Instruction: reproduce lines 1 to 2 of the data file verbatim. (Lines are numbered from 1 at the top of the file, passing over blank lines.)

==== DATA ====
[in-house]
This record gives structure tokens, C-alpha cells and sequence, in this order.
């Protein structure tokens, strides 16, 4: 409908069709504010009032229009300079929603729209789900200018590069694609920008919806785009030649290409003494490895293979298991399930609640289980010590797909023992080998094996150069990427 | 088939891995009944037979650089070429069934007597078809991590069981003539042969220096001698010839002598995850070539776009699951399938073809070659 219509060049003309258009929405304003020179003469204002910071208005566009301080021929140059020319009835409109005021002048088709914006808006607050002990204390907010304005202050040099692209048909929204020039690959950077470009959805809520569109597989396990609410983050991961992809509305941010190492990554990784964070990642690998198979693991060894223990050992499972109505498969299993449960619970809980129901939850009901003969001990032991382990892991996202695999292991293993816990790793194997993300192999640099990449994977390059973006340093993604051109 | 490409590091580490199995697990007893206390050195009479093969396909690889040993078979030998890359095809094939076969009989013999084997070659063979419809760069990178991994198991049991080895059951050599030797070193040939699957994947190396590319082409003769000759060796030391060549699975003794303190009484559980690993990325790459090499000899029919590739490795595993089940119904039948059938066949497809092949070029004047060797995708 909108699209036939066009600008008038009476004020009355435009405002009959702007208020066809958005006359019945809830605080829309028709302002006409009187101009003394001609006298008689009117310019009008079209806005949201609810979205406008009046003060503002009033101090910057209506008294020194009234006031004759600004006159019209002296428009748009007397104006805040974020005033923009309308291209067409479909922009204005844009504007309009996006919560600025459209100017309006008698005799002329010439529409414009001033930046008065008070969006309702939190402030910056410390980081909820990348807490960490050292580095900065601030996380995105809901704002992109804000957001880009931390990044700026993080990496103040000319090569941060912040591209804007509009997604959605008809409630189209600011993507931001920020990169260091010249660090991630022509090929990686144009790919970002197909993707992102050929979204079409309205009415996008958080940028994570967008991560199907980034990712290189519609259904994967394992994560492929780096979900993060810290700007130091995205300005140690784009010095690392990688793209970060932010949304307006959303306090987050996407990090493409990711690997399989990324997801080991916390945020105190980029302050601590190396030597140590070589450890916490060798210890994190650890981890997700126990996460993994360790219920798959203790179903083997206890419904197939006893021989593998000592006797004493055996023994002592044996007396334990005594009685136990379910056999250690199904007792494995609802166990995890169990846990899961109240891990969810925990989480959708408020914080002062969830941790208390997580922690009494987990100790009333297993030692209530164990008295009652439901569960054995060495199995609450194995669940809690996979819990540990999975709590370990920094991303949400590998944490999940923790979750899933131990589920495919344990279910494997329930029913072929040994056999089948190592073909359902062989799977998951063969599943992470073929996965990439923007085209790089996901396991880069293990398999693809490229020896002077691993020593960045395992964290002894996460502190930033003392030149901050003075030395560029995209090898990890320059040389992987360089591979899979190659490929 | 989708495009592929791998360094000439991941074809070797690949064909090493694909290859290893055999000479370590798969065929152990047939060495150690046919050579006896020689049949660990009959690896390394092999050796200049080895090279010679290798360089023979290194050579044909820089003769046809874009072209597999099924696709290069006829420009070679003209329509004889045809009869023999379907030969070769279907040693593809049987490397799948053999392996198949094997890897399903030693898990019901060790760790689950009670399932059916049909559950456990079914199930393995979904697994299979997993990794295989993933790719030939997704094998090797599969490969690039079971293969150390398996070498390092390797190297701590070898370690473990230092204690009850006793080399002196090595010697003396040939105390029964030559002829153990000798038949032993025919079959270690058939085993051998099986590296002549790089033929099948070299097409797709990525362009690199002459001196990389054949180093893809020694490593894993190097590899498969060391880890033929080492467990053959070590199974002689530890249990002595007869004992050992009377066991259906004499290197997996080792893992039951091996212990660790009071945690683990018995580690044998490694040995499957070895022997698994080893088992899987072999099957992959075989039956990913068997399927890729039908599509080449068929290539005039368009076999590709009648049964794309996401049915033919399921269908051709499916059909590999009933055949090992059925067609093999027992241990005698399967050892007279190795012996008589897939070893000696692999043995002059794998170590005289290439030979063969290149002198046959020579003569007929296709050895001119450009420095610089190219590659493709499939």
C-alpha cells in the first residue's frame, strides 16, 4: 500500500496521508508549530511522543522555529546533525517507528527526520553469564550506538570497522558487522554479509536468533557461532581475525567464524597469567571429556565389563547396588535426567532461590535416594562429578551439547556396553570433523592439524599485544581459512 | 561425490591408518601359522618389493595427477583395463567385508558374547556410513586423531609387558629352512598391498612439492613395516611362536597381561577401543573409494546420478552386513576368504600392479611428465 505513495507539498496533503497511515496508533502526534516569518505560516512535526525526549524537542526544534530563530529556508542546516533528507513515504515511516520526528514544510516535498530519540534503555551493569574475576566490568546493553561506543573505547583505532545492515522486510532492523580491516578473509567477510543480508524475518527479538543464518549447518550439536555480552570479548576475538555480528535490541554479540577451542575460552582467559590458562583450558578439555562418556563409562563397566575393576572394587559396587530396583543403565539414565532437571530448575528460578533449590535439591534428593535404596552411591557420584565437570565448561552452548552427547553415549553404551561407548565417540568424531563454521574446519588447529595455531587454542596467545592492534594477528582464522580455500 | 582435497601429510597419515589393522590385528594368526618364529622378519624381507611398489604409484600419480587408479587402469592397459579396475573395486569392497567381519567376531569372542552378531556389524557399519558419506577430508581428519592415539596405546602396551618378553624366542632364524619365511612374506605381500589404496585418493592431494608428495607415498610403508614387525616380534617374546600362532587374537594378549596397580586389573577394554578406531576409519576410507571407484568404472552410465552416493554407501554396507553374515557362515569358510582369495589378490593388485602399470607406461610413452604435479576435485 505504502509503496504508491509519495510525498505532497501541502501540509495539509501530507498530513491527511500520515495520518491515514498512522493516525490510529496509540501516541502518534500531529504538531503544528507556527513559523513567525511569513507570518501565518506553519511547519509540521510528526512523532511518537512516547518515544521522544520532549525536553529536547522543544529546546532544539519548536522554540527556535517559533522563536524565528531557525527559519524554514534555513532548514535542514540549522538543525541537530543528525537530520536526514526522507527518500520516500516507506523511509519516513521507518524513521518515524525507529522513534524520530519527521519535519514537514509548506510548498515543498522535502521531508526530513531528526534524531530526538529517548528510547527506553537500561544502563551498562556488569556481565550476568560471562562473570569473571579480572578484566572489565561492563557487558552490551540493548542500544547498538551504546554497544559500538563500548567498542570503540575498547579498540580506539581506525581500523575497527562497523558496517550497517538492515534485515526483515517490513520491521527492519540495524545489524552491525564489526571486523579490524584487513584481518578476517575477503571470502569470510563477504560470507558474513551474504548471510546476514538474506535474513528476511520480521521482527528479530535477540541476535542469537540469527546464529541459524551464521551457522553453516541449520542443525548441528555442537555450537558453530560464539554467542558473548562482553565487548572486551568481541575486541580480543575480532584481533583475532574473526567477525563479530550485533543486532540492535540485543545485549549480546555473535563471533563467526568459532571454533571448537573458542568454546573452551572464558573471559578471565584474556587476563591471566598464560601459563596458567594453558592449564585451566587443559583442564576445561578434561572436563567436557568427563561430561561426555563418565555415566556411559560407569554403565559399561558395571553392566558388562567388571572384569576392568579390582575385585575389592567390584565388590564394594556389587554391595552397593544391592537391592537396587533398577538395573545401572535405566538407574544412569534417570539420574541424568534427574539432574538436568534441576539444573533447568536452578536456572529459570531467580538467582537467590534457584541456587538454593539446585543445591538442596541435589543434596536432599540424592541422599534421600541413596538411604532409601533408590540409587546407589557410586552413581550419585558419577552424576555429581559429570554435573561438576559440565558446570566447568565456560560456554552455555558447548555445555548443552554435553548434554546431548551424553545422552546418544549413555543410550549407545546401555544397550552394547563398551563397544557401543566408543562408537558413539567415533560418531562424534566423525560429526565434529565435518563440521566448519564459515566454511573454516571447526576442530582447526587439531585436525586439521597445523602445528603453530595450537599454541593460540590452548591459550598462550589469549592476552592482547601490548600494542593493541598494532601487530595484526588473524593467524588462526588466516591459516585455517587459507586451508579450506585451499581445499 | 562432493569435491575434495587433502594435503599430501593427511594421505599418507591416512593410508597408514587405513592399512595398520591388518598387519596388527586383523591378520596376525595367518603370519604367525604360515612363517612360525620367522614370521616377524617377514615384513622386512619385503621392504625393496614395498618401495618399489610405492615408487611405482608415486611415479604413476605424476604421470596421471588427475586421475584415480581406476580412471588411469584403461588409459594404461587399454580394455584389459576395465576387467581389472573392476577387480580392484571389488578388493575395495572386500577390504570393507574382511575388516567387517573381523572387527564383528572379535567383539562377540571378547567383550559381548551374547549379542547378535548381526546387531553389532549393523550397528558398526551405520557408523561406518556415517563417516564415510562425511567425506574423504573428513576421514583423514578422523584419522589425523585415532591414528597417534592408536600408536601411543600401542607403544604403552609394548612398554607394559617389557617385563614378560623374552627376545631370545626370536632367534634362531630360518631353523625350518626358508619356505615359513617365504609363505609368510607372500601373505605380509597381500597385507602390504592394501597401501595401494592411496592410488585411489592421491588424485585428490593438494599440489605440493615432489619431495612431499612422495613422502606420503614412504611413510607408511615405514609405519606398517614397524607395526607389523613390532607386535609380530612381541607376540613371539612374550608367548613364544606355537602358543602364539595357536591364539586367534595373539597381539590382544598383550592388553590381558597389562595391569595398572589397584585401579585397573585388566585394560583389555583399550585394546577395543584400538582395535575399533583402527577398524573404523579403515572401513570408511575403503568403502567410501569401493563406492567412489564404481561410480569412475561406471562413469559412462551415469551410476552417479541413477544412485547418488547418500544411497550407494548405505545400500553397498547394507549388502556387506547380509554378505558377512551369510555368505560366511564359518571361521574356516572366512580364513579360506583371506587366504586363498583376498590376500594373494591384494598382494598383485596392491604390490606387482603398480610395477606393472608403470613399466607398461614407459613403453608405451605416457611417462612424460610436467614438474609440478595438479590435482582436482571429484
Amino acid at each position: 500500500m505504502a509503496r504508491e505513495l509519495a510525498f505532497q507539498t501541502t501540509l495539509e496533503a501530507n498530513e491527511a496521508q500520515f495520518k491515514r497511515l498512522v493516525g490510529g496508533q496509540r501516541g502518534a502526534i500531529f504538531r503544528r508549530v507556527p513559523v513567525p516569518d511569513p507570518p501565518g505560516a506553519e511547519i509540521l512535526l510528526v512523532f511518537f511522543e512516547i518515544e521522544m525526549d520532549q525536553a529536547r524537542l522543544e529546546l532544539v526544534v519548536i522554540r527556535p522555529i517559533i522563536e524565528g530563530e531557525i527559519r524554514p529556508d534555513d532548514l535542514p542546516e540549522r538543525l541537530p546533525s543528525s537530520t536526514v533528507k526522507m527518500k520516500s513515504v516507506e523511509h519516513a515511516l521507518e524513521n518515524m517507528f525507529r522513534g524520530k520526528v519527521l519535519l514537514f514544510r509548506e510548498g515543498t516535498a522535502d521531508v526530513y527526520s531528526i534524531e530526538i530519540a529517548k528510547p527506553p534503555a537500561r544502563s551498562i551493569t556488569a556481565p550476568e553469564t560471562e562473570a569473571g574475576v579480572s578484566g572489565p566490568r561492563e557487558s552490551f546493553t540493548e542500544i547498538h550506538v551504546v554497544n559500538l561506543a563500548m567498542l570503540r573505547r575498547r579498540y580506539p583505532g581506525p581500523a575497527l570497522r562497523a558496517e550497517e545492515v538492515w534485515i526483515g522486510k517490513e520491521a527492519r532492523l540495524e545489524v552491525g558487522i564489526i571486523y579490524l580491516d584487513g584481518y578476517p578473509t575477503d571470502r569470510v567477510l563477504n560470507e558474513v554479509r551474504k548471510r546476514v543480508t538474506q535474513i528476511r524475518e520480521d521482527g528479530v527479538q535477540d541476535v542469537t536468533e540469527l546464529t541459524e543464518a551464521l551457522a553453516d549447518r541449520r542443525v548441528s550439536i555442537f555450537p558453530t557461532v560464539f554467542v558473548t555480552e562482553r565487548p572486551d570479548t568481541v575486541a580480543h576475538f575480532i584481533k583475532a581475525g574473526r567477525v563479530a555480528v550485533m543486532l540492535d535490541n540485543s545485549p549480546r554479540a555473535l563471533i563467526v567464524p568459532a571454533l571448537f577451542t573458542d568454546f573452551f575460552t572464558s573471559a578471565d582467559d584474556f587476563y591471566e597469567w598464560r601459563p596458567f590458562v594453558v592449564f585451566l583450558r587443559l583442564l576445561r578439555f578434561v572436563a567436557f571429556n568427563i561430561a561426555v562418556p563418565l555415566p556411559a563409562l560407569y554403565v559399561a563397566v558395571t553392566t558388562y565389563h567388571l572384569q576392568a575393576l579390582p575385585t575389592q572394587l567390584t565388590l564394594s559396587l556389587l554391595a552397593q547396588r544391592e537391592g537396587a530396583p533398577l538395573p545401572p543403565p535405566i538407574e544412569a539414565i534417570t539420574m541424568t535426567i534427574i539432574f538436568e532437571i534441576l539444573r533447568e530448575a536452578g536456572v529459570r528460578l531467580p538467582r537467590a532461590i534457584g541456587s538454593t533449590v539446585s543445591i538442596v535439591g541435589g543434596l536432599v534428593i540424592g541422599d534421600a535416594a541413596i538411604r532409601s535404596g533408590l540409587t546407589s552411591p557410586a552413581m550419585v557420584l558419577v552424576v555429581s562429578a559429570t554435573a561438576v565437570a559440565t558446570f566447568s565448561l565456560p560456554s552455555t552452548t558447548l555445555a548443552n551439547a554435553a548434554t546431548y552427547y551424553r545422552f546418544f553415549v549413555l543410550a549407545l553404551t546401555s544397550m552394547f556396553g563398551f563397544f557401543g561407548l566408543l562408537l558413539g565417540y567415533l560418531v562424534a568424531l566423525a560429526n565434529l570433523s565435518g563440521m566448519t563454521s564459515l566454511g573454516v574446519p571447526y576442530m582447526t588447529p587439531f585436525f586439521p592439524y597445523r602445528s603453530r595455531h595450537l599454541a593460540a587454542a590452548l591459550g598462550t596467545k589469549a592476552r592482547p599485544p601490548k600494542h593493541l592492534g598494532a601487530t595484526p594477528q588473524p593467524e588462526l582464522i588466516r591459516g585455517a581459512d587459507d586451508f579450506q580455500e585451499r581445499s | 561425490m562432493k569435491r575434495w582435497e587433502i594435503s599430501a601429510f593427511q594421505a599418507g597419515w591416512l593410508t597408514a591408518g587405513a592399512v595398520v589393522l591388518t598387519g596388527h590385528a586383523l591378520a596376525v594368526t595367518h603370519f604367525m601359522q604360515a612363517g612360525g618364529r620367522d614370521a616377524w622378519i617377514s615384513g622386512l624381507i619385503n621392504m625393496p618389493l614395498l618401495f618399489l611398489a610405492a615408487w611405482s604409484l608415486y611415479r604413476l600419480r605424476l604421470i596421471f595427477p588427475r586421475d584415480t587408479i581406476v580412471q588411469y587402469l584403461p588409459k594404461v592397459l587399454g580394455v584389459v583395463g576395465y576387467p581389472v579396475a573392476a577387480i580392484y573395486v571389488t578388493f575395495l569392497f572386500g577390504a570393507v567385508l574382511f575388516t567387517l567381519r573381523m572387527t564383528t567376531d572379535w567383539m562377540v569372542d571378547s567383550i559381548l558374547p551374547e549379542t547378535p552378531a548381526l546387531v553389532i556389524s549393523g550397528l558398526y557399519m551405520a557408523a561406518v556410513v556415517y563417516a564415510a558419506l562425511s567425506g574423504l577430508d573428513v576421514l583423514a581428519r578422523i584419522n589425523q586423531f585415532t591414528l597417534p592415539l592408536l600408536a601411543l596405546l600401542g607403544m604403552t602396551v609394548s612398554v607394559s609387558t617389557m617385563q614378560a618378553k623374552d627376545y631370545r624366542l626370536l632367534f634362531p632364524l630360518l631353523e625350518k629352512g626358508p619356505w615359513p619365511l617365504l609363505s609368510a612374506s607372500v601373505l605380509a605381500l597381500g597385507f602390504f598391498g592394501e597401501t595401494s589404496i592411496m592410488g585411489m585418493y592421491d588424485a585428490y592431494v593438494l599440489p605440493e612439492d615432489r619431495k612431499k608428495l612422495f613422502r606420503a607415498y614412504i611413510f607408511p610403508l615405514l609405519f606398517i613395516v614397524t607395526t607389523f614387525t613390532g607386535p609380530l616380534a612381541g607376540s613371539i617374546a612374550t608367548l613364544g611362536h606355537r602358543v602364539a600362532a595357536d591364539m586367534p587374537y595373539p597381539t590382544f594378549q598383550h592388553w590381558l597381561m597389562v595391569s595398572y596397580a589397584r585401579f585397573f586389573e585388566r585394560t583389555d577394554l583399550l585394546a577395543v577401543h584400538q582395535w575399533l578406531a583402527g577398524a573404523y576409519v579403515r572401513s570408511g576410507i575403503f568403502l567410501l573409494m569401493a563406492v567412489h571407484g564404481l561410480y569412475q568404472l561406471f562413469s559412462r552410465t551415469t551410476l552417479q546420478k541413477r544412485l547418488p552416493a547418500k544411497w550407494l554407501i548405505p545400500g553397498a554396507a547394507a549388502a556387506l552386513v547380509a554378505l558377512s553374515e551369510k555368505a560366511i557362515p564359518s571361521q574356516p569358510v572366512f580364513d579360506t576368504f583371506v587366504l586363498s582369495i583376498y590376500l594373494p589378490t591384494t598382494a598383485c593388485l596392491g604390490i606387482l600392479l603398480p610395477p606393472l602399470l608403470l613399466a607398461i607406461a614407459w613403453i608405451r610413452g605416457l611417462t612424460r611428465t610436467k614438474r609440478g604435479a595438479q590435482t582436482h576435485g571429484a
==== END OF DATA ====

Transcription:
[in-house]
This record gives structure tokens, C-alpha cells and sequence, in this order.